Hypothermia-treated cardiac arrest patients with good neurological outcome differ early in quantitative variables of EEG suppression and epileptiform activity

J.E. Wennervirta, Miikka Ermes, S.M. Tiainen, T.K. Salmi, M.S. Hynninen, M.O.K. Särkelä, M.J. Hynynen, U.-H. Stenman, H.E. Viertiö-Oja, K.-P. Saastamoinen, V.Y. Pettilä, A.P. Vakkuri

    Research output: Contribution to journalArticleScientificpeer-review

    116 Citations (Scopus)


    Objective: To evaluate electroencephalogram-derived quantitative variables after out-of-hospital cardiac arrest.

    Design: Prospective study.

    Setting: University hospital intensive care unit.

    Patients: Thirty comatose adult patients resuscitated from a witnessed out-of-hospital ventricular fibrillation cardiac arrest and treated with induced hypothermia (33°C) for 24 hrs.

    Interventions: None.

    Measurements and Main Results:
    Electroencephalography was registered from the arrival at the intensive care unit until the patient was extubated or transferred to the ward, or 5 days had elapsed from cardiac arrest. Burst-suppression ratio, response entropy, state entropy, and wavelet subband entropy were derived. Serum neuron-specific enolase and protein 100B were measured. The Pulsatility Index of Transcranial Doppler Ultrasonography was used to estimate cerebral blood flow velocity. The Glasgow-Pittsburgh Cerebral Performance Categories was used to assess the neurologic outcome during 6 mos after cardiac arrest. Twenty patients had Cerebral Performance Categories of 1 to 2, one patient had a Cerebral Performance Categories of 3, and nine patients had died (Cerebral Performance Categories of 5). Burst-suppression ratio, response entropy, and state entropy already differed between good (Cerebral Performance Categories 1–2) and poor (Cerebral Performance Categories 3–5) outcome groups (p = .011, p = .011, p = .008) during the first 24 hrs after cardiac arrest. Wavelet subband entropy was higher in the good outcome group between 24 and 48 hrs after cardiac arrest (p = .050). All patients with status epilepticus died, and their wavelet subband entropy values were lower (p = .022). Protein 100B was lower in the good outcome group on arrival at ICU (p = .010). After hypothermia treatment, neuron-specific enolase and protein 100B values were lower (p = .002 for both) in the good outcome group. The Pulsatility Index was also lower in the good outcome group (p = .004).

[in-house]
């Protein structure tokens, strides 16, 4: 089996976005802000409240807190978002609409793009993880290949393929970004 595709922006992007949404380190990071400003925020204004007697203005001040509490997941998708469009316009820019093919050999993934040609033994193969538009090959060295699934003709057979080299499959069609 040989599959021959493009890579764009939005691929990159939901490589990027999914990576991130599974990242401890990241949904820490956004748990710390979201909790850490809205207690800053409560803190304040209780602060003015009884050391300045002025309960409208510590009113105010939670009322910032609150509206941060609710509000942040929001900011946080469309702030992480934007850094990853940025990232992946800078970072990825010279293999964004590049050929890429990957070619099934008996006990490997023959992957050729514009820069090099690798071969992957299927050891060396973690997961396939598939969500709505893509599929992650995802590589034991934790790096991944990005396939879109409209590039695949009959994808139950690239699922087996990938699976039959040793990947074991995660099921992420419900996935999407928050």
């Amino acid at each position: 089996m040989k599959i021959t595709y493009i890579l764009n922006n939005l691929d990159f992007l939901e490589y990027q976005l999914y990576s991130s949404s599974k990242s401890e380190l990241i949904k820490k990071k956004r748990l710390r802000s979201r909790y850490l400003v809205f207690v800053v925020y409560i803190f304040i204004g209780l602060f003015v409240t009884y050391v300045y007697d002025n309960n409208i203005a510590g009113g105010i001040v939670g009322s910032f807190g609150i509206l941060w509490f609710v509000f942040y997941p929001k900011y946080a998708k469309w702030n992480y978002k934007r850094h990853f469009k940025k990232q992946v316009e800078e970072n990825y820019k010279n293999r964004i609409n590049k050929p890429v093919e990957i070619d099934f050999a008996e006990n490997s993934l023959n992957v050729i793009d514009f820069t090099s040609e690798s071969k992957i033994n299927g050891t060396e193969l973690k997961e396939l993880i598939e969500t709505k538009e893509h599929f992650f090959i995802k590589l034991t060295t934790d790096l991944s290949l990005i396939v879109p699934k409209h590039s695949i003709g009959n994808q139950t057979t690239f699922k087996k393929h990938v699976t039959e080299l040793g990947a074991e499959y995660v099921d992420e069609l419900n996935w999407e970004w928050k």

Conclusions: Quantitative electroencephalographic variables may be used to differentiate patients with good neurologic outcomes from those with poor outcomes after out-of-hospital cardiac arrest. The predictive values need to be determined in a larger, separate group of patients.
    Original languageEnglish
    Pages (from-to)2427-2435
    Number of pages9
    JournalCritical Care Medicine
    Issue number8
    Publication statusPublished - 2009
    MoE publication typeA1 Journal article-refereed


    • cardiac arrest
    • electroencephalography
    • EEG
    • hypothermia
    • recovery


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